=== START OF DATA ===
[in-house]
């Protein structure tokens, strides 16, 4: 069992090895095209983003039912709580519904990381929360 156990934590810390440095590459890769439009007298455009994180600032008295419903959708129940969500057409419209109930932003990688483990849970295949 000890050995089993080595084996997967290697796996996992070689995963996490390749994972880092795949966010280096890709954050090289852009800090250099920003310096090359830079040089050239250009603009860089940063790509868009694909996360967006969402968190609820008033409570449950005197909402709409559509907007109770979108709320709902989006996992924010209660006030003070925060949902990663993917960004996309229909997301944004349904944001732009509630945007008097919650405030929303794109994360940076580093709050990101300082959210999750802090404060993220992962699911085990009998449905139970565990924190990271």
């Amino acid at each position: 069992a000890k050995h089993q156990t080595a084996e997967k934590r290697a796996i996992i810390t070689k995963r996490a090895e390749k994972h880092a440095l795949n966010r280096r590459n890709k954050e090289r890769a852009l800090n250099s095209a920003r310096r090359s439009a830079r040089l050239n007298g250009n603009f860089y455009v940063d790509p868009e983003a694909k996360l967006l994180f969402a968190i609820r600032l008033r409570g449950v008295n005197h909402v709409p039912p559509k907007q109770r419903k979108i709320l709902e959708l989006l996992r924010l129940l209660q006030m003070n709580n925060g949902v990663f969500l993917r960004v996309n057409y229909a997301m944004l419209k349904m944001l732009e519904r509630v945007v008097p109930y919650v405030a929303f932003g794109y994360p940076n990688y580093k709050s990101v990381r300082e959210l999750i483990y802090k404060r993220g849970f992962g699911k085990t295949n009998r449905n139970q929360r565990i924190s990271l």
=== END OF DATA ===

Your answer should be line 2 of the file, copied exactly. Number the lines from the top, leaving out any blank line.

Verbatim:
């Protein structure tokens, strides 16, 4: 069992090895095209983003039912709580519904990381929360 156990934590810390440095590459890769439009007298455009994180600032008295419903959708129940969500057409419209109930932003990688483990849970295949 000890050995089993080595084996997967290697796996996992070689995963996490390749994972880092795949966010280096890709954050090289852009800090250099920003310096090359830079040089050239250009603009860089940063790509868009694909996360967006969402968190609820008033409570449950005197909402709409559509907007109770979108709320709902989006996992924010209660006030003070925060949902990663993917960004996309229909997301944004349904944001732009509630945007008097919650405030929303794109994360940076580093709050990101300082959210999750802090404060993220992962699911085990009998449905139970565990924190990271």